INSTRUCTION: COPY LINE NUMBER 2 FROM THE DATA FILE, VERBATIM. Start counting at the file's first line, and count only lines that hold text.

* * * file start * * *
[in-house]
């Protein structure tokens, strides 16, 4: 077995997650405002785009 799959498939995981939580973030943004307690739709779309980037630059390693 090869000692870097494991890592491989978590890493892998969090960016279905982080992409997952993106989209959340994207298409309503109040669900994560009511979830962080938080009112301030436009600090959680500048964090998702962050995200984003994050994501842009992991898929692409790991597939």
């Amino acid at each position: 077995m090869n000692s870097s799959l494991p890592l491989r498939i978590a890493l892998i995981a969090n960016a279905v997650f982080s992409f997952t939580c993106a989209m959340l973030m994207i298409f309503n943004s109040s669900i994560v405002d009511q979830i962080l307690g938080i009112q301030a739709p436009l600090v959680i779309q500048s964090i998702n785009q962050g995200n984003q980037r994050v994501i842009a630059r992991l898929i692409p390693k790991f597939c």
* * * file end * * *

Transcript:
């Protein structure tokens, strides 16, 4: 077995997650405002785009 799959498939995981939580973030943004307690739709779309980037630059390693 090869000692870097494991890592491989978590890493892998969090960016279905982080992409997952993106989209959340994207298409309503109040669900994560009511979830962080938080009112301030436009600090959680500048964090998702962050995200984003994050994501842009992991898929692409790991597939």